Saturday, February 21, 1998 at 12:24:24
You mentioned that your father spoke at church. I have long been interested in the filled pause (I call it the "vocalized pause") as it is used by ministers of the gospel, primarily those of the pentecostal persuasion. These usually involve the vocalization of some religious word or phrase while the minister pauses to think. They flow with the regular text of the message and include things like "amen", "praise Jesus", "hallelujah", "yes Lord", and many others. have you done, or are you aware of work specifically concentrating on this phenomenon. There are many examples of it on religious-formatted radio stations.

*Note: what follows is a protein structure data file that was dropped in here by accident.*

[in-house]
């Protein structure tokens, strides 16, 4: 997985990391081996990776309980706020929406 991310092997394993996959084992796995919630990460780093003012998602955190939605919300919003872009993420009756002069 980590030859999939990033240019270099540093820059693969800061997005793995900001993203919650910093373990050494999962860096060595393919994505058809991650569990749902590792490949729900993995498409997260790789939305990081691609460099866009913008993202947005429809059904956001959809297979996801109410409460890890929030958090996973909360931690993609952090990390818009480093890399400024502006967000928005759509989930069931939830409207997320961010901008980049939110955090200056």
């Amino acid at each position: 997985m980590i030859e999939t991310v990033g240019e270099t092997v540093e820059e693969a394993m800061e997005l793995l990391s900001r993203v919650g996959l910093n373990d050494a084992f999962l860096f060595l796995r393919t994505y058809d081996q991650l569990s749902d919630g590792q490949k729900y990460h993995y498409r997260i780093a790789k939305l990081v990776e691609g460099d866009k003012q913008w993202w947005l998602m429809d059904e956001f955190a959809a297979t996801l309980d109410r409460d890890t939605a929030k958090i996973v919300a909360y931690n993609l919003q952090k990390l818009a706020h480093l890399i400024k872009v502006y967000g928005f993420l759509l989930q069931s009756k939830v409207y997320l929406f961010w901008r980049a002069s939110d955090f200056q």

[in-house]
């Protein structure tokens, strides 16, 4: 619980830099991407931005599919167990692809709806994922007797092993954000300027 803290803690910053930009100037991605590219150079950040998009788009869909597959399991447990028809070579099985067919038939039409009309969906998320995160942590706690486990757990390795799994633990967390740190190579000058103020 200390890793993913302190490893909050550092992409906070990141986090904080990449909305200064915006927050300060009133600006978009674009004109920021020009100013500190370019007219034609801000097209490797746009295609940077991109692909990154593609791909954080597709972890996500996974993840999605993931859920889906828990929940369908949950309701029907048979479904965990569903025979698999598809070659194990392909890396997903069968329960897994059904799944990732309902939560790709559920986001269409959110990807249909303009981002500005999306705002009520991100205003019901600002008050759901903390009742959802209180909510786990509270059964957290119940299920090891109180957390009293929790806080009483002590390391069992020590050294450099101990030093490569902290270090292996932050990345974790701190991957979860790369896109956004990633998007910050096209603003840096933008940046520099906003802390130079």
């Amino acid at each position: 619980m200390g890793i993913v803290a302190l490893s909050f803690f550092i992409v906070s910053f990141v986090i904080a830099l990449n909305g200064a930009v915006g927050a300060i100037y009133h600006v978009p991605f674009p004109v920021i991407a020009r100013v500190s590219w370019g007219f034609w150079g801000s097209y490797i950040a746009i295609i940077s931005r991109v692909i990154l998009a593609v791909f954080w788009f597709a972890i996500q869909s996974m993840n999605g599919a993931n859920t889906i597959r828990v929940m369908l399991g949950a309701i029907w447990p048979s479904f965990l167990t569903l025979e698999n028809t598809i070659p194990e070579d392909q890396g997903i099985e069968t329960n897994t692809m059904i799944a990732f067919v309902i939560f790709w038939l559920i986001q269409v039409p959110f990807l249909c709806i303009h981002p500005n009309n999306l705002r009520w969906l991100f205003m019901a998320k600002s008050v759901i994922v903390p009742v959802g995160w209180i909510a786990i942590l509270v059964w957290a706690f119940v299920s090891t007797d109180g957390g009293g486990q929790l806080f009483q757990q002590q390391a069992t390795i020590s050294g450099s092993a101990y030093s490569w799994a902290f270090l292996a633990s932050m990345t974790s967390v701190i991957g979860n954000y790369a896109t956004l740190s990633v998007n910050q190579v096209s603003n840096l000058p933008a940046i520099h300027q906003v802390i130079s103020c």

My father was not himself a pastor, but as an active senior member occasionally stood in front of the congregation to talk about this, that, or another. However, I do recognize what you're talking about: The clergy certainly do have a great deal of idiosyncratic speech techniques. Of course, Rev. Spooner is about the most famous of all (ever heard of 'spoonerisms'?). However, the phenomena you're talking about--where a speaker's pause is filled by the audience--is one that I recognize but have not studied. Nor am I aware of any studies of this. Although it certainly would make for fascinating research. Offhand, however, I might hypothesize that these 'vocalized pauses', as you call them, might better fit into the linguistic category of 'backchannels'. That is, feedback from the listener (e.g., 'uh-huh', 'yeah', 'I see') that indicates "Yes, I am listening and following what you're saying." Backchannels, though, are usually not considered in the same field as hesitation phenomena.
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